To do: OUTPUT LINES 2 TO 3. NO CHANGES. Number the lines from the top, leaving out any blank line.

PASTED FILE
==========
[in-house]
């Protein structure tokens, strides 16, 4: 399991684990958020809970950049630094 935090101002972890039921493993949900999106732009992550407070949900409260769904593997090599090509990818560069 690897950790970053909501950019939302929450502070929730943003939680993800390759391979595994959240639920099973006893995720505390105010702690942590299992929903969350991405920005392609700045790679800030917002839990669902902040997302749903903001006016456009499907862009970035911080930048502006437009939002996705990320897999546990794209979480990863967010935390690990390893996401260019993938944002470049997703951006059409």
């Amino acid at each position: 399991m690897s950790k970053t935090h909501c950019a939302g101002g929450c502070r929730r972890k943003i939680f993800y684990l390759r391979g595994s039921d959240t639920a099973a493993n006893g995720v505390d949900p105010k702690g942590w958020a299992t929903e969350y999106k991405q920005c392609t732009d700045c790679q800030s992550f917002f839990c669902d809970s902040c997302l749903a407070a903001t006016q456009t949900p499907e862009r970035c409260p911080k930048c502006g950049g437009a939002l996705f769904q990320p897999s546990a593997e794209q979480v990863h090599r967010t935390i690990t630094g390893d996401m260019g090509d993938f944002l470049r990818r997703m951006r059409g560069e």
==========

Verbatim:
């Protein structure tokens, strides 16, 4: 399991684990958020809970950049630094 935090101002972890039921493993949900999106732009992550407070949900409260769904593997090599090509990818560069 690897950790970053909501950019939302929450502070929730943003939680993800390759391979595994959240639920099973006893995720505390105010702690942590299992929903969350991405920005392609700045790679800030917002839990669902902040997302749903903001006016456009499907862009970035911080930048502006437009939002996705990320897999546990794209979480990863967010935390690990390893996401260019993938944002470049997703951006059409």
């Amino acid at each position: 399991m690897s950790k970053t935090h909501c950019a939302g101002g929450c502070r929730r972890k943003i939680f993800y684990l390759r391979g595994s039921d959240t639920a099973a493993n006893g995720v505390d949900p105010k702690g942590w958020a299992t929903e969350y999106k991405q920005c392609t732009d700045c790679q800030s992550f917002f839990c669902d809970s902040c997302l749903a407070a903001t006016q456009t949900p499907e862009r970035c409260p911080k930048c502006g950049g437009a939002l996705f769904q990320p897999s546990a593997e794209q979480v990863h090599r967010t935390i690990t630094g390893d996401m260019g090509d993938f944002l470049r990818r997703m951006r059409g560069e």